Security in the Cloud
A while back I blogged on security in the cloud – whose data is it in the cloud. I’ve recently been more interested in this topic and come across an article from the Application Development Trends.
In the article there was –predicted a “trust meltdown” for the security industry if that doesn’t change. “We have complex operations in place in tightly intertwined systems, and the processes are not well understood or analyzed, but they are widely used and trusted. That’s a recipe for disaster.”
But it did not proceed to explain what precisely these vulnerabilities are. I cannot discern whether this is simple fear mongering or if indeed, we are all little “Alices with a key” hoping our data is secure in the cloudy wonderland.
When we speak of the cloud, there are may different services from Software as a Service (SaaS) where you are sharing a common instance of an application and relying on the application or dbms security to prevent unauthorised access. To Virtual Private Servers (vps) in which instances of your own virtual machine builds are hosted in a cloud environment.
Virtual Private Servers (VPS)
When thinking about the cloud, I am usually thinking about extending compute capacity through use of Grid technology. The key concern generally is, the computations we’re sending to the Cloud use confidential data. But not just confidential data, the code or algorithm to be applied in the case of derivative pricing models, are proprietary as well. Furthermore, the nature of these applications requires complete control of the entire software stack from os to business logic layer. So having your own virtual machines is probably the most desirable model.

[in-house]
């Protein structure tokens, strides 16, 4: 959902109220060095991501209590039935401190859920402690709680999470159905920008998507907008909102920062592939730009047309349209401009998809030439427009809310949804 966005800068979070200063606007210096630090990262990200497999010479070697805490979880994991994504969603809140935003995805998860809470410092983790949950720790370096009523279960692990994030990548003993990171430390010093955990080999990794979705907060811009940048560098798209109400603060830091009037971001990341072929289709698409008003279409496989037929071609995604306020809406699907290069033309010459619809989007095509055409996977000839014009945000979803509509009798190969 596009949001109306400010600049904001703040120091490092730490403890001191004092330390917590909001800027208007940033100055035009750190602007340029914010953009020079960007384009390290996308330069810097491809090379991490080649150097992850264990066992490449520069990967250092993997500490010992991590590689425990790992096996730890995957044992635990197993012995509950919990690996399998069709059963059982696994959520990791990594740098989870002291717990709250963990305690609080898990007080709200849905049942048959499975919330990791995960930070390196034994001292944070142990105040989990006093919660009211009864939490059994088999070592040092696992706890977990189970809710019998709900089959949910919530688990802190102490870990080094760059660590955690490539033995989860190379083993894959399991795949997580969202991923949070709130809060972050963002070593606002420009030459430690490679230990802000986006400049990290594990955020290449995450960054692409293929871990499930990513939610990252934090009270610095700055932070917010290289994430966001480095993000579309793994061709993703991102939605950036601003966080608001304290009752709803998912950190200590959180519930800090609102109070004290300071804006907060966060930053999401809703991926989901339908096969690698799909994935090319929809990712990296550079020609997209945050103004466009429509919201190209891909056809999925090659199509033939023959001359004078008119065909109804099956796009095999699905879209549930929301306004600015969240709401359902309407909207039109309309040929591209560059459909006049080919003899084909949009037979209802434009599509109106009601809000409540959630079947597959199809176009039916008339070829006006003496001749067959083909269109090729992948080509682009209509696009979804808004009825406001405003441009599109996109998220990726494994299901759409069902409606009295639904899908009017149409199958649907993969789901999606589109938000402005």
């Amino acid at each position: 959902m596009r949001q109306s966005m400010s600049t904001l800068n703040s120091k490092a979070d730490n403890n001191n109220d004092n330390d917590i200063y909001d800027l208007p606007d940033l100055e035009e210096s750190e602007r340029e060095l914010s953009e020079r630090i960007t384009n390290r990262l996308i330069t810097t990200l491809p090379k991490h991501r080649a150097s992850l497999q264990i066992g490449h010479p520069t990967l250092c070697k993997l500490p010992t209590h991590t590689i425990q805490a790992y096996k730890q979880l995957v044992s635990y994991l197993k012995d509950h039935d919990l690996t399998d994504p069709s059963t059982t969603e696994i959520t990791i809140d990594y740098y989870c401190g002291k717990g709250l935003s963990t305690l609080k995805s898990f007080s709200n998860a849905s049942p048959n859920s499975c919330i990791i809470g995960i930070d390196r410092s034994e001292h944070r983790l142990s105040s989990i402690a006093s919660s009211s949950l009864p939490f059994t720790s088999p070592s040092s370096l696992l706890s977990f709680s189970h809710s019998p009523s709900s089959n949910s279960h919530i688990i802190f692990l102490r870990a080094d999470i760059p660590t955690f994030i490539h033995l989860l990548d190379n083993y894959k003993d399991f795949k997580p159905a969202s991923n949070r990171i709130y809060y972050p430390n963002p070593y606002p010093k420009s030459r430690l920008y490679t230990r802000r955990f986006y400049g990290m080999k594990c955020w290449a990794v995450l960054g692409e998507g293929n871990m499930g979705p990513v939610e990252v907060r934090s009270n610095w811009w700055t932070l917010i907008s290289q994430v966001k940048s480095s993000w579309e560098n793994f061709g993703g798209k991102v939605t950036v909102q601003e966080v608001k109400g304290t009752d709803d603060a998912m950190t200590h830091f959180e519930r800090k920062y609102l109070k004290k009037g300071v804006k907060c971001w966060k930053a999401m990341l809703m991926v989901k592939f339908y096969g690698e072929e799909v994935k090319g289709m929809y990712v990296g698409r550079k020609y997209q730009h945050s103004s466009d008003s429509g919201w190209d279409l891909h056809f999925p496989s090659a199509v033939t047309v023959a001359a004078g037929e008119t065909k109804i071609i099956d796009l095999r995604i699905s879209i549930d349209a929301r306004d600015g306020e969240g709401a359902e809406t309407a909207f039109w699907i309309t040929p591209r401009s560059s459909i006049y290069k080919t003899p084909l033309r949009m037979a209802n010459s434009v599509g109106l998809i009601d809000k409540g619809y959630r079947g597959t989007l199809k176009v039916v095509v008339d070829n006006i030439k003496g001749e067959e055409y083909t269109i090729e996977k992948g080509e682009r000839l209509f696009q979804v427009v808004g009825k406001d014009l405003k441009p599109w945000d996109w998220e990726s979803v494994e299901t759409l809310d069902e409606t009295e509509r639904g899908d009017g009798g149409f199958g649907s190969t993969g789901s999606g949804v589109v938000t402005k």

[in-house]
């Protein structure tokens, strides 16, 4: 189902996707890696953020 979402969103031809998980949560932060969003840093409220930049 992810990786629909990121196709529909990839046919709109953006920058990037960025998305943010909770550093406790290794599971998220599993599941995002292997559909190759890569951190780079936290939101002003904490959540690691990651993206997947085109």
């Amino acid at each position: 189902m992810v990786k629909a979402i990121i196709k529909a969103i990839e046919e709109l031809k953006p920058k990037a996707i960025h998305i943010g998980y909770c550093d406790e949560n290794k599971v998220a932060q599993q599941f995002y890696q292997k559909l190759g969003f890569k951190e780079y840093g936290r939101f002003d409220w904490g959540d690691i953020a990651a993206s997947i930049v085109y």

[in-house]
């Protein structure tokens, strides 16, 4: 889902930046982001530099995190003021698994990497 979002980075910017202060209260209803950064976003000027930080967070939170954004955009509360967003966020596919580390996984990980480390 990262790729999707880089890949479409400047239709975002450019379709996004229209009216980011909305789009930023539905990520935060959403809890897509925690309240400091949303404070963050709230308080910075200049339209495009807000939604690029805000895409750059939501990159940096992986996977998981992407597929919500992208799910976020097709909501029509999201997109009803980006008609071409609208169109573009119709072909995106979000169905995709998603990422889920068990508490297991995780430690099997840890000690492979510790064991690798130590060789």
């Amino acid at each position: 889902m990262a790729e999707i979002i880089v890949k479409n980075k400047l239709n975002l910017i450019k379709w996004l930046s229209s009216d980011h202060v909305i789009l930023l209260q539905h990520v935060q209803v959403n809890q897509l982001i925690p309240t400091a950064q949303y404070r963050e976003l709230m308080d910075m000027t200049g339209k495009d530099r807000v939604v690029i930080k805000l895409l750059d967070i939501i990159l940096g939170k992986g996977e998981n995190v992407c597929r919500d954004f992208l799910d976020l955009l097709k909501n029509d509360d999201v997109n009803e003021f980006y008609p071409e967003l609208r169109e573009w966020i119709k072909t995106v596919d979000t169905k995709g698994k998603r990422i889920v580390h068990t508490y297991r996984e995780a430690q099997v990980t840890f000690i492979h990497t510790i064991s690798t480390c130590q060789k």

But is it safe?
I don’t think it is naive to believe that an instance of a hardened machine running amongst other virtual machines in a shared environment is secure. For example, if I have a virtual host with all but ssh disabled, I have ipfilter, etc… and I’ve been careful to manage my private key used to authenticate my ssh session, anything in that virtual machine is secure.
I believe it boils down to how secure a VM is from the other machines and/or the hypervisor or hosting environment is. Can you access the data of a VM other than via connecting to it via normal network protocols?
In Virtualization Security: What You Must Know, a series of steps required to secure your VMWare ESX environments is described. Daniel Petri speaks about a the sorts of vulnerabilities to look out for. My take on this is, VM’s are not automatically secure – like any environment, it’s up to diligence in a number of areas.
Next steps – Turnkey Grid Node
The security of VMs in a VPS environment is certainly interesting and a challenge to address before you go into the cloud. But next thing I’d like to explore with Liraz Siri at Turnkey Linux and see if they wouldn’t want to build us all a grid node appliance.